Warfarin dosing remains challenging because of its narrow therapeutic window and large variability in dose response. We sought to analyze new factors involved in its dosing and to evaluate eight dosing algorithms, including two developed by the International Warfarin Pharmacogenetics Consortium (IWPC).
we enrolled 108 patients on chronic warfarin therapy and obtained complete clinical and pharmacy records; we genotyped single nucleotide polymorphisms relevant to the VKORC1, CYP2C9, and CYP4F2 genes using integrated fluidic circuits made by Fluidigm.
When applying the IWPC pharmacogenetic algorithm to our cohort of patients, the percentage of patients within 1 mg/d of the therapeutic warfarin dose increases from 54% to 63% using clinical factors only, or from 38% using a fixed-dose approach. CYP4F2 adds 4% to the fraction of the variability in dose (R2) explained by the IWPC pharmacogenetic algorithm (P<0.05). Importantly, we show that pooling rare variants substantially increases the R2 for CYP2C9 (rare variants: P=0.0065, R2=6%; common variants: P=0.0034, R2=7%; rare and common variants: P=0.00018; R2=12%), indicating that relatively rare variants not genotyped in genome-wide association studies may be important. In addition, the IWPC pharmacogenetic algorithm and the Gage (2008) algorithm perform best (IWPC: R2=50%; Gage: R2=49%), and all pharmacogenetic algorithms outperform the IWPC clinical equation (R2=22%). VKORC1 and CYP2C9 genotypes did not affect long-term variability in dose. Finally, the Fluidigm platform, a novel warfarin genotyping method, showed 99.65% concordance between different operators and instruments.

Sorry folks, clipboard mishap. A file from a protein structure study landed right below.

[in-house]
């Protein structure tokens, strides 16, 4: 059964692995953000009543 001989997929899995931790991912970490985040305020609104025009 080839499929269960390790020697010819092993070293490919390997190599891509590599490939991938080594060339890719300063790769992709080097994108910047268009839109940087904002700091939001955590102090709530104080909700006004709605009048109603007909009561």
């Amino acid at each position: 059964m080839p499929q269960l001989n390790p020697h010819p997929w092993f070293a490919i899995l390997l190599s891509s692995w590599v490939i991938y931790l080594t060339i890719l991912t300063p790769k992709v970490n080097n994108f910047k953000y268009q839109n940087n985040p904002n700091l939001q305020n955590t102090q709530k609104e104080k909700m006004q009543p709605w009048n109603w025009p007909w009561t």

CYP4F2 and pooled rare variants of CYP2C9 significantly improve the ability to estimate warfarin dose.